For Immediate Release
District Man Pleads Guilty to Federal Firearms Charge
Defendant Arrested With Gun Tied to Broader Investigation Into Trafficking of Firearms into the District of Columbia
Hopkins pled guilty in the U.S. District Court for the District of Columbia to possession of a firearm in furtherance of a drug trafficking crime. He is to be sentenced on Aug. 10, 2018, by the Honorable Amy Berman Jackson. Hopkins faces a mandatory minimum sentence of five years in prison and a maximum sentence of life. He remains in custody pending sentencing.
According to the government’s evidence, Hopkins was arrested on Oct. 16, 2017, in the 1900 block of West Virginia Avenue NE after he and another man sold crack cocaine to an undercover MPD officer. When MPD officers arrested Hopkins, they discovered an additional amount of crack cocaine in his pocket and a loaded firearm tucked in his waistband. Hopkins had previously been convicted of a felony offense and was, at the time of his arrest, on pre-trial release for a pending drug charge in the Superior Court of the District of Columbia.
The firearm recovered from Hopkins was linked to a broader investigation into a firearms ring that acquired guns in Atlanta, Ga., and transported weapons into the District of Columbia for resale. According to the evidence, the gun in Hopkins’s possession was purchased by Jeremy Carr at a store in Smyrna, Ga. Carr, 34, of Marietta, Ga., has been indicted along with two co-defendants on federal charges in a separate case in the District of Columbia, including a charge of taking part in a conspiracy to engage in the business of dealing in firearms without a license. All three defendants have pled not guilty to charges and are awaiting further court proceedings.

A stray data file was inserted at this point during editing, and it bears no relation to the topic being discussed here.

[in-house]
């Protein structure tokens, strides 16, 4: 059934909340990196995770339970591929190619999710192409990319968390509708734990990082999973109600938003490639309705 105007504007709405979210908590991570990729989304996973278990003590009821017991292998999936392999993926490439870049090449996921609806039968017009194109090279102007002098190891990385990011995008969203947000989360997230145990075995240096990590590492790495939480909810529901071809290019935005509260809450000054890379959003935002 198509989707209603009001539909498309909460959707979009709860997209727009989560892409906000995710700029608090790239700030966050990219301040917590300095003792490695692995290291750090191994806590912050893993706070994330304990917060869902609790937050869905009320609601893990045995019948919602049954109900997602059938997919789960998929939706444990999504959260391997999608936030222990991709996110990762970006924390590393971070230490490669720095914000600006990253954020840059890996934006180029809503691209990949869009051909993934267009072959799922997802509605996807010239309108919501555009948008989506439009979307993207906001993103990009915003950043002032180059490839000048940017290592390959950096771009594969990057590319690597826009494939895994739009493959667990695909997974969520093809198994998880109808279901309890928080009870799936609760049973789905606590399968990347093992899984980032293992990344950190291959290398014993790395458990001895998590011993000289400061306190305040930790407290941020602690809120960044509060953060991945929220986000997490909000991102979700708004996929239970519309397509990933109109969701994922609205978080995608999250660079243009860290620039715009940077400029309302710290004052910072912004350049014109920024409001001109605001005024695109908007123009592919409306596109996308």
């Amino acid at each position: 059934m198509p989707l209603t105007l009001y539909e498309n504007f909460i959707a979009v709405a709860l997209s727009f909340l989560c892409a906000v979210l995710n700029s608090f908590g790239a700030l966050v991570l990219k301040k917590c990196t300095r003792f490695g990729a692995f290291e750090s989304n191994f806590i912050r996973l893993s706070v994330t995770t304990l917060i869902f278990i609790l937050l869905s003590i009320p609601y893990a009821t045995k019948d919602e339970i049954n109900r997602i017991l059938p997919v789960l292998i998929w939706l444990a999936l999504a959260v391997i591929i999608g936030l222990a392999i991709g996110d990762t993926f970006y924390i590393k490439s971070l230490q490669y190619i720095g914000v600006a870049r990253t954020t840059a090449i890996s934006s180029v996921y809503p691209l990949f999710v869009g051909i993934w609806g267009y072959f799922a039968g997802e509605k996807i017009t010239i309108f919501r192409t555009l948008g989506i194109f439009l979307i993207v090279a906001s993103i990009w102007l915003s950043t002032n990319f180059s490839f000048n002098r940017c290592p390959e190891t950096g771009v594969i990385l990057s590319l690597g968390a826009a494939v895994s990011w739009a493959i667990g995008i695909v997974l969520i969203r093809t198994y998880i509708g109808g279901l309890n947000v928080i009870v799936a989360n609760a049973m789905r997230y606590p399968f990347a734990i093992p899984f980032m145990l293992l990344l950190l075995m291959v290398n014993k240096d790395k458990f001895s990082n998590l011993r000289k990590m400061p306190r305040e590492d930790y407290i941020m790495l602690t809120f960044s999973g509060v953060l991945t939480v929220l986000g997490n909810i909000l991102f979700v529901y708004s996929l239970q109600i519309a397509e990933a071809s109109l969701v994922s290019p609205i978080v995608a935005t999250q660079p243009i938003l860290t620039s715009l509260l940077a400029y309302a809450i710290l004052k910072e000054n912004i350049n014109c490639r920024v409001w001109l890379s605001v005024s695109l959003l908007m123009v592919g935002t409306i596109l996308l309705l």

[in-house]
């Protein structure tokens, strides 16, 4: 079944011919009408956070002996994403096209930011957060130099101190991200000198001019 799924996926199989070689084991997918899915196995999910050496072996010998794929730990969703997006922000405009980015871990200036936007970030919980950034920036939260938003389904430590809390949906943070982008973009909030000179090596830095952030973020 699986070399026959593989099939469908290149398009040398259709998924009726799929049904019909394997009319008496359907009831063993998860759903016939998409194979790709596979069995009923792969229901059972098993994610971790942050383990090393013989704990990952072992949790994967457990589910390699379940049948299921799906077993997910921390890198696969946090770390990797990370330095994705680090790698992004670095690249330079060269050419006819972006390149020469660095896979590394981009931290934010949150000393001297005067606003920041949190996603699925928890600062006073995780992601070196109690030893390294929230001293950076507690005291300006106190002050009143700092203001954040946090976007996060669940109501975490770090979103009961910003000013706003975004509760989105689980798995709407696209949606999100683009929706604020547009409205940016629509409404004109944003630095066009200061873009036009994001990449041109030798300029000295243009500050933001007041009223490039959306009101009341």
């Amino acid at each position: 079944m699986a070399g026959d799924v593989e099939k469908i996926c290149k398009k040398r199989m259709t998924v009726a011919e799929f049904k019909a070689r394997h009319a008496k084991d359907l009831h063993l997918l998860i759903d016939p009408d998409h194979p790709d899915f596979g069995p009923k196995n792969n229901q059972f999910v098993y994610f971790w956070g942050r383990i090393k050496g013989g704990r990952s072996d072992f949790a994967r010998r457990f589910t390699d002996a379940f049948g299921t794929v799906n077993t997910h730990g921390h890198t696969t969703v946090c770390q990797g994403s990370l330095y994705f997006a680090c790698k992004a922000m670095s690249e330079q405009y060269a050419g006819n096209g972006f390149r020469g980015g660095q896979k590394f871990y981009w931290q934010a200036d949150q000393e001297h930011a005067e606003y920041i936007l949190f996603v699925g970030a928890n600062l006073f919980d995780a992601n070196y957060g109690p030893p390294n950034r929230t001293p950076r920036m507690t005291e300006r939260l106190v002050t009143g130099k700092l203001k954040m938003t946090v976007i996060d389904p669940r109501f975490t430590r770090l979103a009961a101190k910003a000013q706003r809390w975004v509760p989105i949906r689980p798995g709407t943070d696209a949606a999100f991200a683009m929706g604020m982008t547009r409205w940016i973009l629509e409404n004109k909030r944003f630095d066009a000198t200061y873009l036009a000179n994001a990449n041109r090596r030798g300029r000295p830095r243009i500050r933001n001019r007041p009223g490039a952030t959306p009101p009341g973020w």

According to court documents filed in the case against Carr, more than 20 firearms that Carr purchased have already been recovered in the District of Columbia.
These cases are being investigated by ATF and MPD. They are being prosecuted by Assistant U.S. Attorneys Kevin L. Rosenberg and Gregory Rosen of the Violent Crime and Narcotics Trafficking Section of the U.S. Attorney’s Office for the District of Columbia.